Responsibility for the flourishing of the drug trade in Colombia ultimately rests fairly and squarely with imperialism. It is the alienated masses of the imperialist countries who provide the demand for the drugs; and it is the destruction of Colombia’s legitimate export production that has caused Colombia’s producers, both rich and poor, to turn over their lands to the coca plant. There was a time when Colombia’s main export was coffee – considered by many to be the best coffee in the world. However, imperialist imposed ‘free trade’ has destroyed the business:
“The 1970s and 1980s saw roughly 300,000 to 350,000 farmers cultivating coffee and 2 million Colombians benefiting from the industry in some form … As neoliberal policies encouraged unfettered international trade, however, tariffs were increasingly removed, and the US withdrawal from the International Coffee Agreement … in 1989 drastically altered the historic modest returns for coffee producers…
“… the international market price for coffee – Colombia’s leading export for most of the 20th century – plummeted in the post Cold War era, forcing many farmers to seek alternative means of survival. Consequently, increasing numbers of farmers began replacing their coffee plants with coca plants … The dilemma now faced by Colombia’s coffee growers began with a World Bank development project in Vietnam that, during the 1990s, encouraged Vietnamese farmers to grow coffee. The programme was so ‘successful’ that in 2001 Vietnam surpassed Colombia to become the number two coffee producing country in the world behind Brazil. However, a resulting global glut in coffee caused the market price to plummet from over $2 a pound at the end of the 1980s to 58 cents by the end of 2001. Consequently, coffee growers around the world, including those in Vietnam, are now desperately struggling to survive by growing a crop that sells for less than it costs to produce…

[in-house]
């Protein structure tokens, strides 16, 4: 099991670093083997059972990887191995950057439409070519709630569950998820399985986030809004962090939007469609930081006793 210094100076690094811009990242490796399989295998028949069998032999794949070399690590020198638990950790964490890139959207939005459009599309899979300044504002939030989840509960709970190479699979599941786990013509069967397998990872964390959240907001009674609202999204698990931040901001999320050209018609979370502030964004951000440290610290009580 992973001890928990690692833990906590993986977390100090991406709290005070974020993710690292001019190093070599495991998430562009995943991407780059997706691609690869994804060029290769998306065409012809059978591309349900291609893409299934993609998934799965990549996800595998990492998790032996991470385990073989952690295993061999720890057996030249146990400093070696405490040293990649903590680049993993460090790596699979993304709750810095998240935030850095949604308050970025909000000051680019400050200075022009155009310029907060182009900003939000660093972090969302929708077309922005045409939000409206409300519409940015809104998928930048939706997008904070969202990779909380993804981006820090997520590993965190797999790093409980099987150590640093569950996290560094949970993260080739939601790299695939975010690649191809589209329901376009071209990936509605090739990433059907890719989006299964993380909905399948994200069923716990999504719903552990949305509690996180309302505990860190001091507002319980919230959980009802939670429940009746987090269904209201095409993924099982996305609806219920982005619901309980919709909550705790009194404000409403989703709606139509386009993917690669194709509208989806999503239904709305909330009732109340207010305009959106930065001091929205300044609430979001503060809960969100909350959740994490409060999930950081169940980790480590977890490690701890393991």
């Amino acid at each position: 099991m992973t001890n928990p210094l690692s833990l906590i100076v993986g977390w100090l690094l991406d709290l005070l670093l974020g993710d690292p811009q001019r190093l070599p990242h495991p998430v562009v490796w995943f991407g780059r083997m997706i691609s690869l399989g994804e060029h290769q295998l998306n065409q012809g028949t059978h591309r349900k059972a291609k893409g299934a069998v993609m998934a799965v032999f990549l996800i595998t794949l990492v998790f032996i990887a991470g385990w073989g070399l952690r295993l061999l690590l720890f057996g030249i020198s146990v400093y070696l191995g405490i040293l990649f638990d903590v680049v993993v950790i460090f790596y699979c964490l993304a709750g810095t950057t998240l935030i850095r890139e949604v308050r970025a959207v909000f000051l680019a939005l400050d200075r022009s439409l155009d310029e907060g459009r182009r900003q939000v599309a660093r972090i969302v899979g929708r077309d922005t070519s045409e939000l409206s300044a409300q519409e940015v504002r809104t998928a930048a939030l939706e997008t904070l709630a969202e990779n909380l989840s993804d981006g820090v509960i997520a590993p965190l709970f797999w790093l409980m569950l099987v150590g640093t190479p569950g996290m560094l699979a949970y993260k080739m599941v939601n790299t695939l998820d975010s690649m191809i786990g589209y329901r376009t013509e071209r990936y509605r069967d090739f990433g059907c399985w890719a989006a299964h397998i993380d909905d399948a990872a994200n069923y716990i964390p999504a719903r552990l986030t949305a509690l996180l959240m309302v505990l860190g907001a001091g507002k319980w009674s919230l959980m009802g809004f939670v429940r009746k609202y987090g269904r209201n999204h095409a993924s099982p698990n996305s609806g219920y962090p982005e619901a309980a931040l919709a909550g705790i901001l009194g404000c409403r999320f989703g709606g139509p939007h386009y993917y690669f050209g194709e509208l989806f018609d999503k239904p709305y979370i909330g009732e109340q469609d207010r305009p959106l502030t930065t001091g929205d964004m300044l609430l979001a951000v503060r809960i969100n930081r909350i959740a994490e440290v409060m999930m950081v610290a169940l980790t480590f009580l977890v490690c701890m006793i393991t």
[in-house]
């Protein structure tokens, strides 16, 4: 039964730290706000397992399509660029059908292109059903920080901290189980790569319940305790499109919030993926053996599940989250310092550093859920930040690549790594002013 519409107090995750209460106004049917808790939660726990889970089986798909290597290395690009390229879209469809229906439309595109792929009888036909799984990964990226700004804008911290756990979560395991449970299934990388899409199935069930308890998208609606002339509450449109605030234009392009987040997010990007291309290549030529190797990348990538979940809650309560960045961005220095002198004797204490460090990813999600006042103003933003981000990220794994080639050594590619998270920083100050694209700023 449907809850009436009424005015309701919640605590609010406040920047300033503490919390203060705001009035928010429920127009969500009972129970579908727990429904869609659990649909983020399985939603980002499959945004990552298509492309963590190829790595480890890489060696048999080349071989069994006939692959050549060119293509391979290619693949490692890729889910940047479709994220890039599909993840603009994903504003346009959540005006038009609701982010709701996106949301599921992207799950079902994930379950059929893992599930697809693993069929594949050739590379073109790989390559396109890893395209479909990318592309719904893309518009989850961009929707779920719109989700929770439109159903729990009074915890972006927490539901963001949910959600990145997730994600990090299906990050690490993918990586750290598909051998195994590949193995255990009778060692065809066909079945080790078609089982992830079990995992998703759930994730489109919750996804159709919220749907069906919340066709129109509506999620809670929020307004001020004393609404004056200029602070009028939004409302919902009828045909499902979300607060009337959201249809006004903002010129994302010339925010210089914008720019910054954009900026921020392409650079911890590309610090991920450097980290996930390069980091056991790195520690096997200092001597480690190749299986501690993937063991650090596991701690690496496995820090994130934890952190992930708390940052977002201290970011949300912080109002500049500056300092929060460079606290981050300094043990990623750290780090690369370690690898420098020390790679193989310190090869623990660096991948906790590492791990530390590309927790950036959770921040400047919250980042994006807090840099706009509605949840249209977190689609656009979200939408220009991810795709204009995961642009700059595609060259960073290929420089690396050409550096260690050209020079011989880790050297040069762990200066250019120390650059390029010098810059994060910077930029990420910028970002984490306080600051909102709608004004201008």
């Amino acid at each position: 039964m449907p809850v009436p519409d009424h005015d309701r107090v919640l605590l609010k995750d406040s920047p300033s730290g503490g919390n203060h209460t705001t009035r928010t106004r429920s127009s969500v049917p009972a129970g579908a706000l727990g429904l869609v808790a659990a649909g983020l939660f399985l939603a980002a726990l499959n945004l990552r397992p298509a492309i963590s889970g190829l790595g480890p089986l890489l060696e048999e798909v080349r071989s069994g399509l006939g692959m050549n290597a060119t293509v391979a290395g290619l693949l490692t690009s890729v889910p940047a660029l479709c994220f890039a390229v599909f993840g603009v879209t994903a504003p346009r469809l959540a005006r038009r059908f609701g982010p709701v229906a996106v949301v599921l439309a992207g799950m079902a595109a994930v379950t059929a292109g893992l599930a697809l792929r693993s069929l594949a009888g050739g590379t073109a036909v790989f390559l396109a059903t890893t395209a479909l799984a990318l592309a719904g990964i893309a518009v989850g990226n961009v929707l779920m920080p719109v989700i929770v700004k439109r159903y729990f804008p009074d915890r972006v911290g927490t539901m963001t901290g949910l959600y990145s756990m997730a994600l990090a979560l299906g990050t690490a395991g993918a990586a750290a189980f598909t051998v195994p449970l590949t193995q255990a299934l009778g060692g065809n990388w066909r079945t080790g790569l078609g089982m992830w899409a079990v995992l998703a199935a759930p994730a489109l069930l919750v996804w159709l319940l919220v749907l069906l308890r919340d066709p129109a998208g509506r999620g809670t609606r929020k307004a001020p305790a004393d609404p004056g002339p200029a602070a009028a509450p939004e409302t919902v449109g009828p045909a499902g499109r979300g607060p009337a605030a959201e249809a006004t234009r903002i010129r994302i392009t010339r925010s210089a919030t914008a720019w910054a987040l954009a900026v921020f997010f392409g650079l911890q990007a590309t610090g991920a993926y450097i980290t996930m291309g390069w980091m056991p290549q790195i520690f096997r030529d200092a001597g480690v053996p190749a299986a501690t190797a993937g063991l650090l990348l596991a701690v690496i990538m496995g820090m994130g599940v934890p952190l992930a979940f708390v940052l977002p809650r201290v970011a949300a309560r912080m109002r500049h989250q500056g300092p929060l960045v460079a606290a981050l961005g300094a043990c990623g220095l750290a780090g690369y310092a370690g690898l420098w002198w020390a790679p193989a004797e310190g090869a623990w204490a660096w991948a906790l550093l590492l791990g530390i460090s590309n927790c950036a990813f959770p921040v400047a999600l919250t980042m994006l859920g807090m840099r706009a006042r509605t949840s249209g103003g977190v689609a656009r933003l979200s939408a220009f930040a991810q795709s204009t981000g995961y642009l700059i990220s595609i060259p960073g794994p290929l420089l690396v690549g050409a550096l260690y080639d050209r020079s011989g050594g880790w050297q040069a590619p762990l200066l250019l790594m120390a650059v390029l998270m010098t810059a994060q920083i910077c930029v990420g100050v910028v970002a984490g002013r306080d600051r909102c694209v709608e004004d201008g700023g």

“Thanks to free trade, the Colombian farmer has no other options. The agricultural sector has been ruined…”
“The prices that traffickers can offer for coca leaves surpasses the price peasants can get for cocoa pods by two to eight times, for rubber by four times and for maize by more than 40 times.” (Brittain, pp.83-84).
Ironically, US imperialism’s supposed attempts under ‘Plan Colombia’ set up in 2000 to eradicate the Colombian drug trade have in fact had the effect of increasing it. This was because the fumigation of coca plantations effected under the Plan (overwhelmingly those in the FARC controlled areas, though these were far from being the areas of the greatest production) destroyed legitimate crops, making it impossible for the peasants to survive in those areas. They therefore migrated to other areas where the one crop that would provide quick and sure returns was … coca leaves.
The question nobody is addressing is that since the FARC have only 2.5% involvement in Colombia’s drug trade, a trade, incidentally, that accounts for a very significant percentage of Colombia’s exports, who is taking the lion’s share? Here it is clear that the beneficiaries are (a) the Colombian élite into whose ranks the big drug dealers have been admitted as the latter have been investing their ill-gotten gains in buying up landed estates (b) the military and para-militaries and (c) government officials. In the opinion of Brittain, US imperialism and the Colombian government are not interested in ending the drug trade – they are merely interested in ensuring it remains “under the control of those traffickers who are allies of the Colombian state security apparatus and/or the CIA” (Scott, p.39).
More than that:
“…Washington has no systemic interests of curbing the dynamics of the global drug trade because of its economic spin-offs.”
“As one commercial bank executive astonishingly revealed, considerable fiscal benefits are derived from illicit transfers: